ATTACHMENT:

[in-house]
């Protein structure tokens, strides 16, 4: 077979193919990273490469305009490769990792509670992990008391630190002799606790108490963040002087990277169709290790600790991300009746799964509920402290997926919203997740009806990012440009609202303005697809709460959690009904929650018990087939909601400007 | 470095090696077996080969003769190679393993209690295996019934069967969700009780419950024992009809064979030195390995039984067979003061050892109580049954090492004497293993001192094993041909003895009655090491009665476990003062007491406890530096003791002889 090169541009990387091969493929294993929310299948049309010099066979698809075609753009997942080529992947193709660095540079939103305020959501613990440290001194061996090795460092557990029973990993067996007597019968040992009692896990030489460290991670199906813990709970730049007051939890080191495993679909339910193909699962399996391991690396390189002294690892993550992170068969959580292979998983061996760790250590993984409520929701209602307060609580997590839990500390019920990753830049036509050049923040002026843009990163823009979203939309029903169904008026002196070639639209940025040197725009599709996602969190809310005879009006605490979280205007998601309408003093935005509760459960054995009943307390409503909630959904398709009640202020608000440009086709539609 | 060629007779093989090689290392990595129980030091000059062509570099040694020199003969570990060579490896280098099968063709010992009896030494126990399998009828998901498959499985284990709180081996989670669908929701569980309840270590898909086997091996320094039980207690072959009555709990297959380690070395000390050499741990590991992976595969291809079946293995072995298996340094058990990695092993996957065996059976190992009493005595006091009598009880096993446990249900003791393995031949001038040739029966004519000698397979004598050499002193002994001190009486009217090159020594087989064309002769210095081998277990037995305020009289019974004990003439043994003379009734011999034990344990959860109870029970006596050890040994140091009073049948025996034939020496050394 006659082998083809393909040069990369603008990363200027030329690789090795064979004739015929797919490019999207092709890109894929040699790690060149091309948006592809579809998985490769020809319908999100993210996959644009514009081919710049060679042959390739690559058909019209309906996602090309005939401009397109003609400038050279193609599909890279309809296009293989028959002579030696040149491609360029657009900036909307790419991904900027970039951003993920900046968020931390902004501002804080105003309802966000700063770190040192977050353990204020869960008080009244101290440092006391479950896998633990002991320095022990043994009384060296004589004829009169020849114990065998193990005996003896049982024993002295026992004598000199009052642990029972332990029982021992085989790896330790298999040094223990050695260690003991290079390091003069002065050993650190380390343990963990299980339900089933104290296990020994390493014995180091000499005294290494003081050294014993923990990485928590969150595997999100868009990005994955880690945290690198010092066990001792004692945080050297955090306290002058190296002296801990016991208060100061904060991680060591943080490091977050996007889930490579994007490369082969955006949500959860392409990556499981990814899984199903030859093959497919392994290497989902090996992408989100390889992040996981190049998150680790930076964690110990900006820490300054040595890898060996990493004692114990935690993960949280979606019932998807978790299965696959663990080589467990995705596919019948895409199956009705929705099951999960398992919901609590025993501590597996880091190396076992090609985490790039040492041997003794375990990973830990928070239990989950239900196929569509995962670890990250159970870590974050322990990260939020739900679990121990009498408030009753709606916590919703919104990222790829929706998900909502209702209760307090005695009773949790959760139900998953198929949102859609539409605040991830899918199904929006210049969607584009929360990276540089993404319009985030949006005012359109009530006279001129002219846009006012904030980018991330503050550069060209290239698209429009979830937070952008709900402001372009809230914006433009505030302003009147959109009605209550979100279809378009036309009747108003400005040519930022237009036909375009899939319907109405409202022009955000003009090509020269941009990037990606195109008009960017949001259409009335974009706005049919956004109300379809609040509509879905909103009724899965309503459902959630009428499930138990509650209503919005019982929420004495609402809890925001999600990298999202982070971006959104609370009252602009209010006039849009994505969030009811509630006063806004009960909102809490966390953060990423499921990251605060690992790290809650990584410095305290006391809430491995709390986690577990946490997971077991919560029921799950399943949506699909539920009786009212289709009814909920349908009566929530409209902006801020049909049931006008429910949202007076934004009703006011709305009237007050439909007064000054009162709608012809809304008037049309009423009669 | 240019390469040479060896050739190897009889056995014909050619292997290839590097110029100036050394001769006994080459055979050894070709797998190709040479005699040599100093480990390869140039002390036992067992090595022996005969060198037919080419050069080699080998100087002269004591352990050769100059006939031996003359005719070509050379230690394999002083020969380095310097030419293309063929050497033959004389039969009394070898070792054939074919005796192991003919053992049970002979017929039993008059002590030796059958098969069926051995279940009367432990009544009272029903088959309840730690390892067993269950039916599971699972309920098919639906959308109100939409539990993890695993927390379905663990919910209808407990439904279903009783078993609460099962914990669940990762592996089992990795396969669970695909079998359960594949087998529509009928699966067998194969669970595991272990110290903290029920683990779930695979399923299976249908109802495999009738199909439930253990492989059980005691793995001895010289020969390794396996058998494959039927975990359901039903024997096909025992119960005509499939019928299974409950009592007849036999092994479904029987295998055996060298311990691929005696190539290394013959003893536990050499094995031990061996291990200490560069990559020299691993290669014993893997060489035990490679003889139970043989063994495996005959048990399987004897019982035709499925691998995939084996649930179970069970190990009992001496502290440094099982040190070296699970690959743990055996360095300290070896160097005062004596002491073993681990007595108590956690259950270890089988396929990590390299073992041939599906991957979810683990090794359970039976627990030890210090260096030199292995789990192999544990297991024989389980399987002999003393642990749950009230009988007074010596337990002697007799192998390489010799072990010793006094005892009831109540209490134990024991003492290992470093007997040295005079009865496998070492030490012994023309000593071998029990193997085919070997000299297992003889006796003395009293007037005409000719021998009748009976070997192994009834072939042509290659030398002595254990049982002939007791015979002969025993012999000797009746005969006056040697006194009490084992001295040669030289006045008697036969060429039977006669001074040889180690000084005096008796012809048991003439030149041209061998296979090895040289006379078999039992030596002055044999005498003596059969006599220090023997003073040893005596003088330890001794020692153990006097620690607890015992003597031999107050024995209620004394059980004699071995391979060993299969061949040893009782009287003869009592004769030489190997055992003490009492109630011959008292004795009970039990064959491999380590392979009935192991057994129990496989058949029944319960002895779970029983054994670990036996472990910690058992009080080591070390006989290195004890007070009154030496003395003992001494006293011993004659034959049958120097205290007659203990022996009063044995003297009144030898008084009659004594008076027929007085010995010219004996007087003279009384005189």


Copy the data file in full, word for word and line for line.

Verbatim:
[in-house]
């Protein structure tokens, strides 16, 4: 077979193919990273490469305009490769990792509670992990008391630190002799606790108490963040002087990277169709290790600790991300009746799964509920402290997926919203997740009806990012440009609202303005697809709460959690009904929650018990087939909601400007 | 470095090696077996080969003769190679393993209690295996019934069967969700009780419950024992009809064979030195390995039984067979003061050892109580049954090492004497293993001192094993041909003895009655090491009665476990003062007491406890530096003791002889 090169541009990387091969493929294993929310299948049309010099066979698809075609753009997942080529992947193709660095540079939103305020959501613990440290001194061996090795460092557990029973990993067996007597019968040992009692896990030489460290991670199906813990709970730049007051939890080191495993679909339910193909699962399996391991690396390189002294690892993550992170068969959580292979998983061996760790250590993984409520929701209602307060609580997590839990500390019920990753830049036509050049923040002026843009990163823009979203939309029903169904008026002196070639639209940025040197725009599709996602969190809310005879009006605490979280205007998601309408003093935005509760459960054995009943307390409503909630959904398709009640202020608000440009086709539609 | 060629007779093989090689290392990595129980030091000059062509570099040694020199003969570990060579490896280098099968063709010992009896030494126990399998009828998901498959499985284990709180081996989670669908929701569980309840270590898909086997091996320094039980207690072959009555709990297959380690070395000390050499741990590991992976595969291809079946293995072995298996340094058990990695092993996957065996059976190992009493005595006091009598009880096993446990249900003791393995031949001038040739029966004519000698397979004598050499002193002994001190009486009217090159020594087989064309002769210095081998277990037995305020009289019974004990003439043994003379009734011999034990344990959860109870029970006596050890040994140091009073049948025996034939020496050394 006659082998083809393909040069990369603008990363200027030329690789090795064979004739015929797919490019999207092709890109894929040699790690060149091309948006592809579809998985490769020809319908999100993210996959644009514009081919710049060679042959390739690559058909019209309906996602090309005939401009397109003609400038050279193609599909890279309809296009293989028959002579030696040149491609360029657009900036909307790419991904900027970039951003993920900046968020931390902004501002804080105003309802966000700063770190040192977050353990204020869960008080009244101290440092006391479950896998633990002991320095022990043994009384060296004589004829009169020849114990065998193990005996003896049982024993002295026992004598000199009052642990029972332990029982021992085989790896330790298999040094223990050695260690003991290079390091003069002065050993650190380390343990963990299980339900089933104290296990020994390493014995180091000499005294290494003081050294014993923990990485928590969150595997999100868009990005994955880690945290690198010092066990001792004692945080050297955090306290002058190296002296801990016991208060100061904060991680060591943080490091977050996007889930490579994007490369082969955006949500959860392409990556499981990814899984199903030859093959497919392994290497989902090996992408989100390889992040996981190049998150680790930076964690110990900006820490300054040595890898060996990493004692114990935690993960949280979606019932998807978790299965696959663990080589467990995705596919019948895409199956009705929705099951999960398992919901609590025993501590597996880091190396076992090609985490790039040492041997003794375990990973830990928070239990989950239900196929569509995962670890990250159970870590974050322990990260939020739900679990121990009498408030009753709606916590919703919104990222790829929706998900909502209702209760307090005695009773949790959760139900998953198929949102859609539409605040991830899918199904929006210049969607584009929360990276540089993404319009985030949006005012359109009530006279001129002219846009006012904030980018991330503050550069060209290239698209429009979830937070952008709900402001372009809230914006433009505030302003009147959109009605209550979100279809378009036309009747108003400005040519930022237009036909375009899939319907109405409202022009955000003009090509020269941009990037990606195109008009960017949001259409009335974009706005049919956004109300379809609040509509879905909103009724899965309503459902959630009428499930138990509650209503919005019982929420004495609402809890925001999600990298999202982070971006959104609370009252602009209010006039849009994505969030009811509630006063806004009960909102809490966390953060990423499921990251605060690992790290809650990584410095305290006391809430491995709390986690577990946490997971077991919560029921799950399943949506699909539920009786009212289709009814909920349908009566929530409209902006801020049909049931006008429910949202007076934004009703006011709305009237007050439909007064000054009162709608012809809304008037049309009423009669 | 240019390469040479060896050739190897009889056995014909050619292997290839590097110029100036050394001769006994080459055979050894070709797998190709040479005699040599100093480990390869140039002390036992067992090595022996005969060198037919080419050069080699080998100087002269004591352990050769100059006939031996003359005719070509050379230690394999002083020969380095310097030419293309063929050497033959004389039969009394070898070792054939074919005796192991003919053992049970002979017929039993008059002590030796059958098969069926051995279940009367432990009544009272029903088959309840730690390892067993269950039916599971699972309920098919639906959308109100939409539990993890695993927390379905663990919910209808407990439904279903009783078993609460099962914990669940990762592996089992990795396969669970695909079998359960594949087998529509009928699966067998194969669970595991272990110290903290029920683990779930695979399923299976249908109802495999009738199909439930253990492989059980005691793995001895010289020969390794396996058998494959039927975990359901039903024997096909025992119960005509499939019928299974409950009592007849036999092994479904029987295998055996060298311990691929005696190539290394013959003893536990050499094995031990061996291990200490560069990559020299691993290669014993893997060489035990490679003889139970043989063994495996005959048990399987004897019982035709499925691998995939084996649930179970069970190990009992001496502290440094099982040190070296699970690959743990055996360095300290070896160097005062004596002491073993681990007595108590956690259950270890089988396929990590390299073992041939599906991957979810683990090794359970039976627990030890210090260096030199292995789990192999544990297991024989389980399987002999003393642990749950009230009988007074010596337990002697007799192998390489010799072990010793006094005892009831109540209490134990024991003492290992470093007997040295005079009865496998070492030490012994023309000593071998029990193997085919070997000299297992003889006796003395009293007037005409000719021998009748009976070997192994009834072939042509290659030398002595254990049982002939007791015979002969025993012999000797009746005969006056040697006194009490084992001295040669030289006045008697036969060429039977006669001074040889180690000084005096008796012809048991003439030149041209061998296979090895040289006379078999039992030596002055044999005498003596059969006599220090023997003073040893005596003088330890001794020692153990006097620690607890015992003597031999107050024995209620004394059980004699071995391979060993299969061949040893009782009287003869009592004769030489190997055992003490009492109630011959008292004795009970039990064959491999380590392979009935192991057994129990496989058949029944319960002895779970029983054994670990036996472990910690058992009080080591070390006989290195004890007070009154030496003395003992001494006293011993004659034959049958120097205290007659203990022996009063044995003297009144030898008084009659004594008076027929007085010995010219004996007087003279009384005189």